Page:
Government drops most contentious proposals for reforming House of Commons rules

Liberals back down on House of Commons reform

OTTAWA — The Trudeau government is backing down from some of its most controversial proposals for reforming the way the House of Commons operates in the face of opposition filibustering that has tied parliamentary business in knots for weeks.

Government House leader Bardish Chagger has written to her opposition counterparts, announcing that she intends to proceed with only those reforms promised in the Liberal election platform â€” including having the prime minister answer all queries in one question period each week, as Justin Trudeau has already begun doing.

Chagger is dropping other more contentious proposals, which opposition parties have unanimously denounced as a bid by the Liberals to control the parliamentary agenda and hamstring their efforts to hold the government to account.

That includes a proposal to adopt the British practice to use “programming motions” to set in advance the amount of time to be devoted to debate and committee study of each bill introduced in the Commons.

Also being abandoned is a proposal to limit MPs’ speeches during committee hearings to 10 minutes, short-circuiting their ability to filibuster.

However, Chagger warns in her letter that without those reforms the government will be forced instead to impose time allocation to limit debate and get legislation passed.

“Canadians elected us to deliver an ambitious agenda, so it is with regret, but full transparency, that I want to inform you that, under the circumstances, the government will need to use time allocation more often in order to implement the real change we promised,” she says.

Chagger is also dropping a proposal to test electronic voting, rather than forcing MPs to stand in the Commons for all votes.

And she’s deferring a proposal to eliminate sparsely-attended, half-day Friday sittings of the Commons, asking opposition parties to consult their respective MPs on the idea of reallocating the time now spent on Fridays to other days or weeks in the parliamentary calendar.

Almost from the moment Chagger proposed the reforms in a discussion paper released in early March, opposition parties have been expressing outrage over what they described as a power grab by a dictatorial prime minister.

The discussion paper was sent to the procedure and House affairs committee, where a Liberal MP’s motion to study it and report back with recommendations by June 2 set off a days-long filibuster, which eventually spilled over into the House of Commons, where opposition parties used procedural manoeuvres to delay tabling of the budget, among other things.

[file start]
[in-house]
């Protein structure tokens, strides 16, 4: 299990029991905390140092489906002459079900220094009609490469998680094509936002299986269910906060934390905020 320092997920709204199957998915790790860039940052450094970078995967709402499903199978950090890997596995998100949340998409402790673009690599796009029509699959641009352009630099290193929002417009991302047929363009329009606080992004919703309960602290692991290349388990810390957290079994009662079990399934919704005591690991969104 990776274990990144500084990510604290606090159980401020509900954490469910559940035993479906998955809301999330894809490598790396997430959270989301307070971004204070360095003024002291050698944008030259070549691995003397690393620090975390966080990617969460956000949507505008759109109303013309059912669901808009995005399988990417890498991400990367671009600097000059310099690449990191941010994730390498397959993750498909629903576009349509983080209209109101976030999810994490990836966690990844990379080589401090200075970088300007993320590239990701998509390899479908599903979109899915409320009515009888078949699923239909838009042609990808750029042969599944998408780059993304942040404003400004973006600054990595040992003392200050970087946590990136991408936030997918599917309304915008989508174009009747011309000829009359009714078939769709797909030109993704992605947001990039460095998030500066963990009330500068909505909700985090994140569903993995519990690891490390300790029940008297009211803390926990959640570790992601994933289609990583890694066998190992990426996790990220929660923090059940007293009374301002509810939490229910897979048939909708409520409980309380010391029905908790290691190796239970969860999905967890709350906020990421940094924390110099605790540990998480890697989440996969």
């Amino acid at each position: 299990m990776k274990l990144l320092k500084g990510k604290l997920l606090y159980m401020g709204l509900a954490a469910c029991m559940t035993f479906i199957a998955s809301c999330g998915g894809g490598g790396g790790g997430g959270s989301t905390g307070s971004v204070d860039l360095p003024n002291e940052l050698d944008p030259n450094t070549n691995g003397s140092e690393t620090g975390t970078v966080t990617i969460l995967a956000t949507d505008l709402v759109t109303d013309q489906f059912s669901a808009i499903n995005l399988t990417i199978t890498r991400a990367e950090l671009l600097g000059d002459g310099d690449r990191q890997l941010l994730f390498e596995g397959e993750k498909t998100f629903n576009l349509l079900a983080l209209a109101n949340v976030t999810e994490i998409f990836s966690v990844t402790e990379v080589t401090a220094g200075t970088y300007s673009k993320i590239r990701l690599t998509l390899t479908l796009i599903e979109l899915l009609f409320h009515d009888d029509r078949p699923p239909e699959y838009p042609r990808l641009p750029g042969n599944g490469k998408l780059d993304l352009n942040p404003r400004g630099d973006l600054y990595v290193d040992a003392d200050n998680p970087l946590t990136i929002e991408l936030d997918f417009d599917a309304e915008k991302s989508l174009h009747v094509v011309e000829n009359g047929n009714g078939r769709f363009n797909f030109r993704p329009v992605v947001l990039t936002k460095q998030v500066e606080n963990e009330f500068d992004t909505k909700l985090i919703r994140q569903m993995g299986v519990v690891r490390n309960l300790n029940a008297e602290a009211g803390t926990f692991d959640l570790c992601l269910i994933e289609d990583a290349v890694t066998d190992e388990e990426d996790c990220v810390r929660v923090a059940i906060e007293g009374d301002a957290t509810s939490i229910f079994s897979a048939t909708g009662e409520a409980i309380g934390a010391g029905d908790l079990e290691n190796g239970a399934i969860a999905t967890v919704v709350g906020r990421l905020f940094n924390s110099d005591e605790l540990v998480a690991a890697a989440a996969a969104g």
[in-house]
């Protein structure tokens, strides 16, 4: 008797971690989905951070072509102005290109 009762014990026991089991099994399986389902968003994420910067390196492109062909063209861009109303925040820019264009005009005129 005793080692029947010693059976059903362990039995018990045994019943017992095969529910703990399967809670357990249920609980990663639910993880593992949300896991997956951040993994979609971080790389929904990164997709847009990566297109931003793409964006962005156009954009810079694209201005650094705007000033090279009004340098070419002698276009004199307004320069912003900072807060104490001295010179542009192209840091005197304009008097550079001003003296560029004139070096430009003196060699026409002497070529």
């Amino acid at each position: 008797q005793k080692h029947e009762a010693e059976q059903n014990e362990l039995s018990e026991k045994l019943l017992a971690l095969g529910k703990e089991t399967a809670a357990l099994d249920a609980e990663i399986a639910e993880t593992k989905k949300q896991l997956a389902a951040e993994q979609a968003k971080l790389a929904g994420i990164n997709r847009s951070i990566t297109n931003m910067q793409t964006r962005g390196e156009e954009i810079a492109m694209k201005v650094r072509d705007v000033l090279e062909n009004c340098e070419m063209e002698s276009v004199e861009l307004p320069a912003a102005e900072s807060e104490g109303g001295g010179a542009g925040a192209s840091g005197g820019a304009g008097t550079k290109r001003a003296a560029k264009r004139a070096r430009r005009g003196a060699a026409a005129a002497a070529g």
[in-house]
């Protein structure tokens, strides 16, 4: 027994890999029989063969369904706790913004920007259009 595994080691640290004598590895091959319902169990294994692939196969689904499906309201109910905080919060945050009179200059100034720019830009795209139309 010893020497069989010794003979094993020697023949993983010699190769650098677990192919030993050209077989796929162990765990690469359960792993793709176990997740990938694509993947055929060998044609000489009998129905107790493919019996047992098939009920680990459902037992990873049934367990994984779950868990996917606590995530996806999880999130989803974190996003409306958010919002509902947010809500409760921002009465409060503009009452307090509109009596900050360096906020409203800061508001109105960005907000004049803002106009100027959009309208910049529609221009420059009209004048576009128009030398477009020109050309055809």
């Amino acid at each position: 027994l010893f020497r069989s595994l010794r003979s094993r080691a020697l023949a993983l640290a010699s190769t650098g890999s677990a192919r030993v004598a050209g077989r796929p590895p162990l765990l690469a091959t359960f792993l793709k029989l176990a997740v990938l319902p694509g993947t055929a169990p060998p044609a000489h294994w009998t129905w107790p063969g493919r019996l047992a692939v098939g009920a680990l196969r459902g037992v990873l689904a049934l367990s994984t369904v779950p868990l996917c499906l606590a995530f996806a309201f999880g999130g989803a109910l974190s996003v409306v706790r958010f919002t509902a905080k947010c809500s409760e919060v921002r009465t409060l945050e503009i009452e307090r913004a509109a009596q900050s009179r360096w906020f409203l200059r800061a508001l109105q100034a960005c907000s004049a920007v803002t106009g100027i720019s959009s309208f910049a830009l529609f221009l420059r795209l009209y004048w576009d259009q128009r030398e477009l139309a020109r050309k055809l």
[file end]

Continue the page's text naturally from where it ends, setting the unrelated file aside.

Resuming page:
Chagger’s retreat comes as the Commons prepares to resume Monday after a two-week break. The government is hoping to get back to business-as-usual and avoid a last-minute crush of frantic legislative activity before Parliament breaks for the summer in mid-June.

The reforms left on the table are among the least controversial. They include:

— Empowering the Speaker to allow separate votes and committee studies on different sections of omnibus bills, in which dozens of unrelated legislative changes are crammed into one massive bill.

— Requiring the government, at the first sitting following prorogation of Parliament, to issue a report explaining its reasons for proroguing, with that report then subject to committee study and Commons debate. That is aimed at forcing the government to publicly account for its action if it prorogues to avoid politically difficult situations — such as former prime minister Stephen Harper’s 2008 decision to prorogue to avoid a confidence vote.

— Changing the schedule for release of spending estimates so that they reflect measures included in the annual federal budget.

— Dedicating one question period each week to grilling the prime minister. Chagger has promised Trudeau won’t use that as an excuse to skip other question periods, which should help blunt initial opposition criticism of this proposal. In any event, Trudeau has already started implementing it.

The surviving proposals were promised in the Liberals’ 2015 election platform and were meant to address perceived abuses by Harper’s Conservative government.

“These commitments directly responded to the abuse of Parliament by Stephen Harper and his Conservative government,” Chagger says in her letter.

“We will not give the Conservative party a veto on the promises we made to Canadians.”

The New Democrats say they’re still not satisfied with the changes the Liberals are proposing.

“They have just announced that they will be unilaterally forcing through changes to the way our Parliament works, largely just to suit themselves,” NDP House leader Murray Rankin said Sunday night.

“For the past few weeks, the Liberals have tried to claim that all they’ve wanted was a discussion,” Rankin said. “Discussion was always just a pretence â€” it just took them a while to admit it.”

 

Joan Bryden , The Canadian Press

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